RE: [WestMichiganHams] Re: Crossbanders
- Hi Laryn,These issues are minor in the eyes of the FCC and I have not heard of any complaints...but if we can be completely legal we should try.First, transmitting to a repeater is not the same as controlling it. All stations must have a licensed control operator. That means there must be some way to turn off the repeater if it is causing interference and quickly. With the Kenwoods the crossbanders not only can be turned on an off from an HT (remote control) but frequencies and tones, etc., can be changed. As far as I know, other brands require the control operator to be in front of the cross bander in order to control it.Also, with the exception of digital vs. phone, band plans are not part of FCC law, they are voluntary agreements meant to reduce interference between stations.If you have questions about FCC law and want answers that will hold up in court, drop an email to fccham@.... It may take some time, usually a few days, but you will get an answer. It helps to have a section number to ask about.The two most discussed issues about cross banding are the location of the control operator and the ability for the repeater to ID itself. I know of only one brand that makes it possible to comply without major modifications and that is...argggh, Kenwood.73,Mark K8MHZ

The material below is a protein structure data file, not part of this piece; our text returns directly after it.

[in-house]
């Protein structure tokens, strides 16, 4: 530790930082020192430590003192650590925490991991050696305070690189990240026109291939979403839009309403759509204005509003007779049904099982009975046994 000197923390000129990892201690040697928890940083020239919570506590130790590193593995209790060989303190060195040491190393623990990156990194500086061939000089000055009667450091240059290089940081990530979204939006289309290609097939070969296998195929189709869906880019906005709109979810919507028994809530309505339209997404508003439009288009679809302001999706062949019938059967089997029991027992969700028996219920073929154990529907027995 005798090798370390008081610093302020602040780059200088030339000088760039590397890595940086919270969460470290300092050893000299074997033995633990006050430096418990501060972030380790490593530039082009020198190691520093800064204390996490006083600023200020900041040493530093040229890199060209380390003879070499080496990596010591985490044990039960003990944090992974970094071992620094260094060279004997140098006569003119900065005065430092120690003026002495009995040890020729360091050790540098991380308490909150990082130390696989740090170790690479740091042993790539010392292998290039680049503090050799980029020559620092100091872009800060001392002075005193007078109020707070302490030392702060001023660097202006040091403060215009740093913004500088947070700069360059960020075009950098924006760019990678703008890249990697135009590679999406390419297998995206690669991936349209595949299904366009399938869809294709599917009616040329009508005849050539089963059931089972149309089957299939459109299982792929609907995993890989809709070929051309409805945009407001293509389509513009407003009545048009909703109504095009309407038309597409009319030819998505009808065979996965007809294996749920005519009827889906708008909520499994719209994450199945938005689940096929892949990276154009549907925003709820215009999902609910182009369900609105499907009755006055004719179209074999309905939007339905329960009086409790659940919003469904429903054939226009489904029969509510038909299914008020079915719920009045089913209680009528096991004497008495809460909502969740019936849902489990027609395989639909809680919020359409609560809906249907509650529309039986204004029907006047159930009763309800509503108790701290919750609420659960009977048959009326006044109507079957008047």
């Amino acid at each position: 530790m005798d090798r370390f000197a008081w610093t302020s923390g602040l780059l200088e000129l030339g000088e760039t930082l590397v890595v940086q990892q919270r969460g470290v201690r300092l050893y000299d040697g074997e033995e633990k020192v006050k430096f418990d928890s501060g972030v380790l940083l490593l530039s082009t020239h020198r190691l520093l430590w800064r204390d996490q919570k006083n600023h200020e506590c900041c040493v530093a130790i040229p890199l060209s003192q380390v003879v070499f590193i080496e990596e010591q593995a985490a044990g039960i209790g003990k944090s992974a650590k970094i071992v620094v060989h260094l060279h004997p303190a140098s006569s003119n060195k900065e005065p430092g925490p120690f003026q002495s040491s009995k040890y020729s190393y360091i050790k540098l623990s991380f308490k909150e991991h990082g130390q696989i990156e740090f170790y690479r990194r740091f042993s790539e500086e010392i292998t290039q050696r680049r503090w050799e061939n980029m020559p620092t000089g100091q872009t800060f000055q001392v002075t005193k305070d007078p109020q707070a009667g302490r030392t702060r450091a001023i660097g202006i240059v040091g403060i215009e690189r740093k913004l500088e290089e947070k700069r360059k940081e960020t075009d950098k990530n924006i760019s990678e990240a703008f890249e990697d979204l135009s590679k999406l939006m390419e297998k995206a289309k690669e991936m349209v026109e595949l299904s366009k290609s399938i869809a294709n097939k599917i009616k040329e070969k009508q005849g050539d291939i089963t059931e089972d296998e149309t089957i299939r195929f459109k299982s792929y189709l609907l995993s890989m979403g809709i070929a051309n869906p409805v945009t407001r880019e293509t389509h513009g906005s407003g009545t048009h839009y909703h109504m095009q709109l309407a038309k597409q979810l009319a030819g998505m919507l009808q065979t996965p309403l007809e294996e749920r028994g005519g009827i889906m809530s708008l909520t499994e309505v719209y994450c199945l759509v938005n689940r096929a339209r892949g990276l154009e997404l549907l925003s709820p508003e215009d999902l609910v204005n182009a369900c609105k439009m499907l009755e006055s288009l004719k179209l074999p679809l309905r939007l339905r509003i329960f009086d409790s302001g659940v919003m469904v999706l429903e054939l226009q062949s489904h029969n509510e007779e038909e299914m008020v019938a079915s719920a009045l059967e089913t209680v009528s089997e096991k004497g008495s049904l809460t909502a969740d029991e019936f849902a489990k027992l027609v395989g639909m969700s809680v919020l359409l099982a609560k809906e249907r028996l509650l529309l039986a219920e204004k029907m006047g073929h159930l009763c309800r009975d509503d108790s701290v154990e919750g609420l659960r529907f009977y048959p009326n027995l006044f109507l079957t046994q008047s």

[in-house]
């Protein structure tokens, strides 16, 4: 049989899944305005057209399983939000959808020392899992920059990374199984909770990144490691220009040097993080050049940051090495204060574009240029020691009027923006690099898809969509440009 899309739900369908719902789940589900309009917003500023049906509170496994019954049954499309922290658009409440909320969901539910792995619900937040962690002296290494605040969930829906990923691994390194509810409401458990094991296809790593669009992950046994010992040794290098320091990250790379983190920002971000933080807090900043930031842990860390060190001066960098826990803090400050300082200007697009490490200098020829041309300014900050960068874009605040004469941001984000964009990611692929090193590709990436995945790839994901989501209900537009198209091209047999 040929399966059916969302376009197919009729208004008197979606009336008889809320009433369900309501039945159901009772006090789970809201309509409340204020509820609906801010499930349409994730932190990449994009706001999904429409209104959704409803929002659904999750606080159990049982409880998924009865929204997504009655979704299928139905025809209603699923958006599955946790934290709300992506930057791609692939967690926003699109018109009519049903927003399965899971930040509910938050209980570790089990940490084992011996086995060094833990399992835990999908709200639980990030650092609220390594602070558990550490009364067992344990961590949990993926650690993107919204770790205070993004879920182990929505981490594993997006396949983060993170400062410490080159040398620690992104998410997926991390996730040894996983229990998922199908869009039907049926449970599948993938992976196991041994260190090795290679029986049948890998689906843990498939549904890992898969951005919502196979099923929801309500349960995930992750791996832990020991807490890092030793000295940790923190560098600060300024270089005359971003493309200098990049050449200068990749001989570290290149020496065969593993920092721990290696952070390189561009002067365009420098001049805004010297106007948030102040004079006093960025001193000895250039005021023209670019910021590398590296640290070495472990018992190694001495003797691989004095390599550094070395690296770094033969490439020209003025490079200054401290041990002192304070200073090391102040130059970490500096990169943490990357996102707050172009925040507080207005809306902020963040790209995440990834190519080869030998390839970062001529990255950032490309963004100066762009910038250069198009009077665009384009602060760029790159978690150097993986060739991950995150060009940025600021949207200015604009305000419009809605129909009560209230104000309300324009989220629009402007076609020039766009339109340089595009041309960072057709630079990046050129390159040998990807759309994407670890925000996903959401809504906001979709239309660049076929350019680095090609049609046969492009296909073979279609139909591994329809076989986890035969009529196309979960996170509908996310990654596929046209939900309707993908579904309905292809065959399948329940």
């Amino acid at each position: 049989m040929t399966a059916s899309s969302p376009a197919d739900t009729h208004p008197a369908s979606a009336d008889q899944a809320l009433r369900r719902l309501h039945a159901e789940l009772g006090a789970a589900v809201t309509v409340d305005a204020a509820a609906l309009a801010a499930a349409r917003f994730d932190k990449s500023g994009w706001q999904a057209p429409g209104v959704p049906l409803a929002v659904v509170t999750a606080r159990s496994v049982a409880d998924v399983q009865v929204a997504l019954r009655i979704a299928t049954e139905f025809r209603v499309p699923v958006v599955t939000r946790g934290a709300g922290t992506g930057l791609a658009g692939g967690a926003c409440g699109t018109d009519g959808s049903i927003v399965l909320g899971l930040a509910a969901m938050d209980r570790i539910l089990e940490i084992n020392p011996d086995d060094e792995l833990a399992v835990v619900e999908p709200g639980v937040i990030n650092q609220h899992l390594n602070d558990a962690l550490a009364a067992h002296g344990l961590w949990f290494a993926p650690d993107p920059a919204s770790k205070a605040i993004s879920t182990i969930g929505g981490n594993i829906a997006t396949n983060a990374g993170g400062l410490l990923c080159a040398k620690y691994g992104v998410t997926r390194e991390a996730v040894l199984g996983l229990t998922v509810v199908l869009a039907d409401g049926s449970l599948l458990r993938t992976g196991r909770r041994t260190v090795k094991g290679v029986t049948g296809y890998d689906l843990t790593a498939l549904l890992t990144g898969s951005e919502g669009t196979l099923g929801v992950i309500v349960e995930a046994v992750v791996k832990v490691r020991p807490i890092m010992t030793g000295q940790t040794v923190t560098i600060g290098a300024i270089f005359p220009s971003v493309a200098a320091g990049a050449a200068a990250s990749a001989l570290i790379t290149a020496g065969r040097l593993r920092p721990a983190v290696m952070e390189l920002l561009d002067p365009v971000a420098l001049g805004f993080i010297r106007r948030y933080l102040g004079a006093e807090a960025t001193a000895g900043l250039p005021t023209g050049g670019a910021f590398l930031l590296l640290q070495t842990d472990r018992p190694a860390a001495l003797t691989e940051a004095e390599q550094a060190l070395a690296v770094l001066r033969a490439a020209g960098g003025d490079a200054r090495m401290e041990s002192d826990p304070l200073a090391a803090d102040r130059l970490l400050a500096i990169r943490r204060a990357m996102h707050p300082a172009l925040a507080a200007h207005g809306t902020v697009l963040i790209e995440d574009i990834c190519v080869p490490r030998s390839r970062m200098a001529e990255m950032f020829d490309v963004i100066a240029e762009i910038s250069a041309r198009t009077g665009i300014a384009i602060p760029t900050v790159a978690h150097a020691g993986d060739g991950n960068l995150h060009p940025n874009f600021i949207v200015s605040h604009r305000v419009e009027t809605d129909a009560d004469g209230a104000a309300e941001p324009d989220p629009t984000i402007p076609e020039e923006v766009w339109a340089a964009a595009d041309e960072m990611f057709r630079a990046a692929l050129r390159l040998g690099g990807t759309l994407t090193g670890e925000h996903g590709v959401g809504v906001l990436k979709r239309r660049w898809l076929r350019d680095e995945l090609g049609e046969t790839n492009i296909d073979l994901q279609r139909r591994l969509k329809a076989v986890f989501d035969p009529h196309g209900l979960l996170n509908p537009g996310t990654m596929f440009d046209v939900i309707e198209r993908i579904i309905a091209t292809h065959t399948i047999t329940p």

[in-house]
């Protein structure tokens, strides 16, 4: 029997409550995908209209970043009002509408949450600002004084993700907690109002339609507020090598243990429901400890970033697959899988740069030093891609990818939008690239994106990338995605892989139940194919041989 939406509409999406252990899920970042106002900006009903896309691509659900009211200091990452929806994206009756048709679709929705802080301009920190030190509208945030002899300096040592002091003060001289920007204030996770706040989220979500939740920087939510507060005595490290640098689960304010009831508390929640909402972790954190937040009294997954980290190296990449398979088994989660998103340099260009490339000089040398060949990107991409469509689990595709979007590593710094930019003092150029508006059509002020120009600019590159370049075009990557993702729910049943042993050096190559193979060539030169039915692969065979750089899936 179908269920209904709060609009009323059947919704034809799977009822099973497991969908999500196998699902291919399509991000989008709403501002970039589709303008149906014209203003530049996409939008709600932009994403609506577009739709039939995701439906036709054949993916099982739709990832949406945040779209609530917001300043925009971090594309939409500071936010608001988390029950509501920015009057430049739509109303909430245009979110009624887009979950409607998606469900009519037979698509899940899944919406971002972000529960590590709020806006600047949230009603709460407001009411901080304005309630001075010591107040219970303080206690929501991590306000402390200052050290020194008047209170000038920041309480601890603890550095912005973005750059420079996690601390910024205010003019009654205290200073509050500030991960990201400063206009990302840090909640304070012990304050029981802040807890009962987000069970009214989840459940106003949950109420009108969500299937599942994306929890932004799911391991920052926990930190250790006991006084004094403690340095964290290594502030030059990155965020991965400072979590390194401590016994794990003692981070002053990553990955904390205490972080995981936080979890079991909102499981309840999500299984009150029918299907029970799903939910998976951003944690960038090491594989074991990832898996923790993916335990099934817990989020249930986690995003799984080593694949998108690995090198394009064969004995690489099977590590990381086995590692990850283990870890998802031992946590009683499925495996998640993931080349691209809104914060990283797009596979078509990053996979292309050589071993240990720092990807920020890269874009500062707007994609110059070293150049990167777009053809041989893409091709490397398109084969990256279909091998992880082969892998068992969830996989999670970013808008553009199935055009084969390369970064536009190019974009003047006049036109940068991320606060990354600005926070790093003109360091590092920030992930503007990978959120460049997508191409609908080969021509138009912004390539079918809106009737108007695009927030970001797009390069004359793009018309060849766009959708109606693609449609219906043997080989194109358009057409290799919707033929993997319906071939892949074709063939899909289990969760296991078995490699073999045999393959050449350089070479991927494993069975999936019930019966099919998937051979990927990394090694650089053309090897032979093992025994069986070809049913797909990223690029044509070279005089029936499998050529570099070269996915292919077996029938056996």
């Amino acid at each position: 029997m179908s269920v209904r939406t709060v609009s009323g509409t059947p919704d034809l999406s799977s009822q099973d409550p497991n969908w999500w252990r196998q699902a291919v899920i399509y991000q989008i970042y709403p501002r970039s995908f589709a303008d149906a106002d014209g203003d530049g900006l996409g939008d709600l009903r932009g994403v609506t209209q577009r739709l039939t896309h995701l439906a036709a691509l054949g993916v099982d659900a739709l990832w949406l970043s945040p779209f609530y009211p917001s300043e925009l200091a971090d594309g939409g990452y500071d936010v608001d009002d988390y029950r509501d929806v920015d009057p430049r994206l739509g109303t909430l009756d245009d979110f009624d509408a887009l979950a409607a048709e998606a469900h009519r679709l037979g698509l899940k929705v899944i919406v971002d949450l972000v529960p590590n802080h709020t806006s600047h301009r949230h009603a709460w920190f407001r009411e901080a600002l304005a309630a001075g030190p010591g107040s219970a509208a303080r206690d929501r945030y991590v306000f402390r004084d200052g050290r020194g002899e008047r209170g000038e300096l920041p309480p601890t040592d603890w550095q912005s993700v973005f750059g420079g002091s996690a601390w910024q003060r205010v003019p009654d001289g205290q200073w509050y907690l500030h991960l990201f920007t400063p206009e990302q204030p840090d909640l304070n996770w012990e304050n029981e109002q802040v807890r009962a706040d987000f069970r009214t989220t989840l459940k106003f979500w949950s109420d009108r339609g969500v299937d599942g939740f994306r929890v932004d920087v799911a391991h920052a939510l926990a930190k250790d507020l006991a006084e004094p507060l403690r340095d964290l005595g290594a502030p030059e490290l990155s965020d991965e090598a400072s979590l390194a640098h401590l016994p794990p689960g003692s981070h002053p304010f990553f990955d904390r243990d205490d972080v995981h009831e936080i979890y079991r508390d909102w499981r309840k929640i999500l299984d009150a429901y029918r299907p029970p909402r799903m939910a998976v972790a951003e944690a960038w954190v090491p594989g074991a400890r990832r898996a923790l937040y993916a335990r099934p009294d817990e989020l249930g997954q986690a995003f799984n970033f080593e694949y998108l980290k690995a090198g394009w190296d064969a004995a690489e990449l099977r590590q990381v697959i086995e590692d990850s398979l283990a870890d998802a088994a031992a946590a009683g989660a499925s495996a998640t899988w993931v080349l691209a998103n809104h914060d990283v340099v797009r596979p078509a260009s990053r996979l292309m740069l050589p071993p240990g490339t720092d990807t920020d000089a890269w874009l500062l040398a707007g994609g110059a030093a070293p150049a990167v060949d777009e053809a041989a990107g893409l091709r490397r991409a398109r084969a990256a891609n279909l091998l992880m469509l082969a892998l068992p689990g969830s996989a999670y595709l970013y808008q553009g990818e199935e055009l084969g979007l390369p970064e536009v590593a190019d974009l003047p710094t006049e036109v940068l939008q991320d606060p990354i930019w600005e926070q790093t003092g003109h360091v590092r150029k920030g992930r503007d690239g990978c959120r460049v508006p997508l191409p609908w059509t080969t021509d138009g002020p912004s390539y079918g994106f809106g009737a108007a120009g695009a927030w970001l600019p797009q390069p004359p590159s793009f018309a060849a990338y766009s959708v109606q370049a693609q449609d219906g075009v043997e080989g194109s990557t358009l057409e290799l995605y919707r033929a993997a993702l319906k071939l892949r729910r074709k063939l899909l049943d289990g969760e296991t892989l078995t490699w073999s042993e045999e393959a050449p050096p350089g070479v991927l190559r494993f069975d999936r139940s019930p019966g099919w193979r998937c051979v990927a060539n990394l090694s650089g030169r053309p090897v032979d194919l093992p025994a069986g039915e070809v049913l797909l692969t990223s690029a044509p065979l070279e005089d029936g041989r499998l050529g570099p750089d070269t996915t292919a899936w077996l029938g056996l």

-------- Original Message --------
Subject: [WestMichiganHams] Re: Crossbanders
From: "Laryn Lohman" <larynl@...>
Date: Fri, January 27, 2006 12:22 am
Mark, further thoughts on the legality of crossbanding with radios
other than the Kenwood you speak about.
I don't think there is anything wrong with crossbanding (legally) if I
am controlling (transmitting to) the crossbander on 222mc and above.
This would be considered an Auxiliary station under the rules in
97.201. Remote control of another Amateur station is allowed there.
Having said that, we could discuss 97.205a:
(a) Any amateur station licensed to a holder of a Technician, General,
Advanced or Amateur Extra Class operator license may be a repeater. A
holder of a Technician, General, Advanced or Amateur Extra Class
operator license may be the control operator of a repeater, subject to
the privileges of the class of operator license held.
Maybe I'm over-simplifying, but as long as I stay in the legal
repeater sub-bands with my crossbanding radio and associated handheld,
I'm OK. Being careful, I could pick a clear repeater sub-band
frequency and operate, no?
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